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Watch the Tsar Bomba: The largest nuclear bomb explosion in history

Big thing go boom! Watch Russian footage of the Tsar Bomba – the largest EVER nuclear bomb explosion recorded in history.

In fact, the Tsar Bomba is so big, it’s just earned itself an entry in the Guinness Book of Records as the most powerful thermonuclear device ever used!

Weighing in with 50,000,000 tonnes of TNT, the ‘RDS-220’ (also known as the ‘Tsar Bomba’) was powerful enough to shatter windows in Norway and Finland after being dropped near the Arctic Ocean way back in 1961.

nuclear bomb
Image: YouTube

So why was this footage released at all?

Well, the footage was declassified by Russia’s ‘Rostatom State Atomic Energy Corporation’ to mark the 75th anniversary of the country’s nuclear industry – cute!

You can watch a shorter version of the footage below:

The longer footage of the bomb has been uploaded to YouTube by the organisation, in the form of a short film.

The first half hour is a propaganda-style mini documentary about the bomb’s development and construction, just to remind us how great Russia is at making bombs and stuff. Then, the real magic happens…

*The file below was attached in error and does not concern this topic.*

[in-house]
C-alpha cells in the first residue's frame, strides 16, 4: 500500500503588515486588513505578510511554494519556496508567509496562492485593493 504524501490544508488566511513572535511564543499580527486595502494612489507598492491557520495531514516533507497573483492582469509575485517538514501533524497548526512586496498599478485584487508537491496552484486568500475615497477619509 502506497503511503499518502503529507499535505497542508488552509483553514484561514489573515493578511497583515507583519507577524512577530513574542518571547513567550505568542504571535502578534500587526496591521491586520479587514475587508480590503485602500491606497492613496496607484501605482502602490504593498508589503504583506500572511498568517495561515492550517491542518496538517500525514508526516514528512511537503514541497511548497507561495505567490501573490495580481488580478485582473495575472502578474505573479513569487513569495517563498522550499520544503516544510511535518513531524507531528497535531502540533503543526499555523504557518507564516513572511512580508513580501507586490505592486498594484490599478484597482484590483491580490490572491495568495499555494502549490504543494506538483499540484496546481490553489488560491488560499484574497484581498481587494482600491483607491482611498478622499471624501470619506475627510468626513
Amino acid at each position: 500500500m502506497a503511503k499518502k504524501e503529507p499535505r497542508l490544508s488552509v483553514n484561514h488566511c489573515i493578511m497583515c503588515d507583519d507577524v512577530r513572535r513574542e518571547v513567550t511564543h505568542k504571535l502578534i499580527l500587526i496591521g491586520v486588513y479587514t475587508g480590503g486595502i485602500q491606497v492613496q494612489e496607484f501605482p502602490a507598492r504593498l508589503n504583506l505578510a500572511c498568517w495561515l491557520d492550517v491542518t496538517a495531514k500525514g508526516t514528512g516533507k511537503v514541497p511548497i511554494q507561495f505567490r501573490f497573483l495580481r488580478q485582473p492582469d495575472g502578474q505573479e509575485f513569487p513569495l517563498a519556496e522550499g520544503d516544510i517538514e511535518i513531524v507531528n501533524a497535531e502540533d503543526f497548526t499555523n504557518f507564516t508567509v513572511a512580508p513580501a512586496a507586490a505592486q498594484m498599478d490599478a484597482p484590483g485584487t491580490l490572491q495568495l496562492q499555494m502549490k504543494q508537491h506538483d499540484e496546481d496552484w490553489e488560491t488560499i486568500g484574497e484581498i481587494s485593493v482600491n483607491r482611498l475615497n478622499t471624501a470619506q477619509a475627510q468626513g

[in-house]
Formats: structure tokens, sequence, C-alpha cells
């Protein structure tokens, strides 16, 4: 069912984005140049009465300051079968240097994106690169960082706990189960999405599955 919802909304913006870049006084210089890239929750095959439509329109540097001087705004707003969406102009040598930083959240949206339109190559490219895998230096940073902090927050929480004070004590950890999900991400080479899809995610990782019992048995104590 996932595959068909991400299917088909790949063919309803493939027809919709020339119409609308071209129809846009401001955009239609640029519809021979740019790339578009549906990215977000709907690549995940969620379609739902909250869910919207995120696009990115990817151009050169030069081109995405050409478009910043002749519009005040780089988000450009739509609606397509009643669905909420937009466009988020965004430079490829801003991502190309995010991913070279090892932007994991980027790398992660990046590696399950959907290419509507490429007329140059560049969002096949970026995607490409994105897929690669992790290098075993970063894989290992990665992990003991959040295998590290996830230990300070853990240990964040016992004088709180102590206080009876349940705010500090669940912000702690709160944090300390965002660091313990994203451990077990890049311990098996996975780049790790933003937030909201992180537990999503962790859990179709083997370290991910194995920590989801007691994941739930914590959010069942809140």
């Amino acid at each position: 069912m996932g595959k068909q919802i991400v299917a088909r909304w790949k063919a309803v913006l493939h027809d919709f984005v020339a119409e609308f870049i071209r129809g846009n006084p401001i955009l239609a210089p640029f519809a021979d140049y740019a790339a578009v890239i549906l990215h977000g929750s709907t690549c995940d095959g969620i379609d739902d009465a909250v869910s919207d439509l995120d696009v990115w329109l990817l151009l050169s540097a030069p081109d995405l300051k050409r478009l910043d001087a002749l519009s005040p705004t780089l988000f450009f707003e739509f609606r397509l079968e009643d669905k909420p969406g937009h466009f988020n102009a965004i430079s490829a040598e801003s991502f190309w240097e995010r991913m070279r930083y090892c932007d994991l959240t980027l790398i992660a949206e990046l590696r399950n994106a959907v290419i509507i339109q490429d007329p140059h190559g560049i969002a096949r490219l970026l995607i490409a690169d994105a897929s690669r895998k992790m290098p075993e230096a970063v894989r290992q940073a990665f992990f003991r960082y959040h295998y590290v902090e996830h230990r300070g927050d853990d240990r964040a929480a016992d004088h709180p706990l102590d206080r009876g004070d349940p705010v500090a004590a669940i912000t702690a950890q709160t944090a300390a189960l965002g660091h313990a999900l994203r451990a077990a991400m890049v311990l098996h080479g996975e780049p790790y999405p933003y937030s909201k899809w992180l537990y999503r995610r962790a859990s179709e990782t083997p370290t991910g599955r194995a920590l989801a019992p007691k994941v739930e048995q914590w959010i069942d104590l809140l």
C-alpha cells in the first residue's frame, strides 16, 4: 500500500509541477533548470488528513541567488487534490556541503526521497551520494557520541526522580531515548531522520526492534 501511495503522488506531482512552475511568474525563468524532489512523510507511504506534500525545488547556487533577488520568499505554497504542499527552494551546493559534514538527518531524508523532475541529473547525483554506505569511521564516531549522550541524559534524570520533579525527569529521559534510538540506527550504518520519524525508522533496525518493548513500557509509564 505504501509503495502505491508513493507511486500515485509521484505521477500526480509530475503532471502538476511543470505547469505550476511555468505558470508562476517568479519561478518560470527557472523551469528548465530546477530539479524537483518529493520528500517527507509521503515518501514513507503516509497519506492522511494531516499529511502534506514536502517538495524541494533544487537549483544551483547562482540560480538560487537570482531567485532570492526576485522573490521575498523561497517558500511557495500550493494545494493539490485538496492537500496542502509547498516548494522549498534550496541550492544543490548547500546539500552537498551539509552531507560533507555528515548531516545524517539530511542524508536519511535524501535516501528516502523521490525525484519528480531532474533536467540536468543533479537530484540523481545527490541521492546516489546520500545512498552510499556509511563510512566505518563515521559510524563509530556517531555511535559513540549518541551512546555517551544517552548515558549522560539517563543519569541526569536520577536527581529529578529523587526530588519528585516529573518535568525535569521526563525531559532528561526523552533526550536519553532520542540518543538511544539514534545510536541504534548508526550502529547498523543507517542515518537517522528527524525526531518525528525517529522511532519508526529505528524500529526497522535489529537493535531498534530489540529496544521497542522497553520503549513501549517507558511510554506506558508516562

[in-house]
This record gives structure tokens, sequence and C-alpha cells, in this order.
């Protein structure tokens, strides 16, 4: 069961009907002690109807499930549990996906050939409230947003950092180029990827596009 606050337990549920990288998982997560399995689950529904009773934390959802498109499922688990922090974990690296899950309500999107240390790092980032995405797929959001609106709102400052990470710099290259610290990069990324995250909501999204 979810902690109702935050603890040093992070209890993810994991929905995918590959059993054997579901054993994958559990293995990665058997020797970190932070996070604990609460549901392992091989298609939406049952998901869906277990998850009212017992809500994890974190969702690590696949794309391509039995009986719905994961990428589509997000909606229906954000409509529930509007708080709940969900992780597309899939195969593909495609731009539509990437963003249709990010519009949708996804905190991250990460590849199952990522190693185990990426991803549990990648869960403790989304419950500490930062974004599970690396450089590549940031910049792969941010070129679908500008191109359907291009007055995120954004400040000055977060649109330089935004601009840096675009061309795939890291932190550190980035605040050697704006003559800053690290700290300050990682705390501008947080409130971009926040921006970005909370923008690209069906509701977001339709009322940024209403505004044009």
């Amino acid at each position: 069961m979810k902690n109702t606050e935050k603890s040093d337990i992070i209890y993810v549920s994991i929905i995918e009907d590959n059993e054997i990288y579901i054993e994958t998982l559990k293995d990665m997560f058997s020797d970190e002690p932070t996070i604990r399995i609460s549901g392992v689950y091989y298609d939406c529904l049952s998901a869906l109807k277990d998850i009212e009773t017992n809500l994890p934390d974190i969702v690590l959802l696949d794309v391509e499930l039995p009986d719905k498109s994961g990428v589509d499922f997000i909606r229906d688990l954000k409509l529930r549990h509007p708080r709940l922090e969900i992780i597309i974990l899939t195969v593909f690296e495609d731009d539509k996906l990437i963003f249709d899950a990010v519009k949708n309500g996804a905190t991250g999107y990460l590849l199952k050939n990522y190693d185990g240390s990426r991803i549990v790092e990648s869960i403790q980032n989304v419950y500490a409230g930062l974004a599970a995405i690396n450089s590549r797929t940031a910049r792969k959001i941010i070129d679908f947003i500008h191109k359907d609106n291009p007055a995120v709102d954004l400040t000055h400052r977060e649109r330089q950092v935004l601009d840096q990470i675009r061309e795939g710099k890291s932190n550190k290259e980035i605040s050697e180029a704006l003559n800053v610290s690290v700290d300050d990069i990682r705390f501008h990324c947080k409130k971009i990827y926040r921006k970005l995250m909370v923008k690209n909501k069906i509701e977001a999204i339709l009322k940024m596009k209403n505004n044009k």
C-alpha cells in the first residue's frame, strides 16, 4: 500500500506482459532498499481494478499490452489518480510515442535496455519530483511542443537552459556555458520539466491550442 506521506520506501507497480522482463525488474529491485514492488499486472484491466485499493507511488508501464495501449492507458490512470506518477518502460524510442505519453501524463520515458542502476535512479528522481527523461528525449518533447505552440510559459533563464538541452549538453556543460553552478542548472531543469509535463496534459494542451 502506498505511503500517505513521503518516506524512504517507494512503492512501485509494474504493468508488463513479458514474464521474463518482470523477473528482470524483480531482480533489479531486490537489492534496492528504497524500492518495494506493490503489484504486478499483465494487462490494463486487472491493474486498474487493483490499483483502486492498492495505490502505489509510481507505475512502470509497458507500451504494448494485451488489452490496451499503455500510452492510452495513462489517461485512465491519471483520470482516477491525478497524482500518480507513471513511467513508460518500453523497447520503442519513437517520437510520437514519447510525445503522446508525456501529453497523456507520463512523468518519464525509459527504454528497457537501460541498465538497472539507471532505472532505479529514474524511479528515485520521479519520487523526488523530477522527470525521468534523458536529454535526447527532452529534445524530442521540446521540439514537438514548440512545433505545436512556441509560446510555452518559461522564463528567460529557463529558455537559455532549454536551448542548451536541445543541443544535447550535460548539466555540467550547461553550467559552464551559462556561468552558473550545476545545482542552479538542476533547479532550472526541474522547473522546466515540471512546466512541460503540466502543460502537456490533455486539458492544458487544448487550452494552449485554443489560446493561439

Detonated from some 4,000 metres above the ground, Tsar Bomba’s impressive mushroom cloud reaches a whopping 42 miles into the air. To give you an idea of how massive that is, it’s seven times higher than Mount Everest.

Image: reddit

In fact, the explosion is so big, you could see it from up to 620 miles away.

And that’s just the explosion!

The bomb itself is humungous, too, measuring at 26 feet in length and nearly 7 feet in height. In fact, it’s so big that the Soviet TU-95v bomber had to have several fuel tanks and the bomb bay doors removed just to make room in the plane!

And speaking of that plane, the shockwave enveloped from the explosion was so big it nearly killed the poor pilot, despite being 75 miles away.

Fortunately, they managed to recover and land the plane safely.

If you’re interested to really get some scope about how much damage the Tsar Bomba could do, this video is definitely educational – if not slightly terrifying.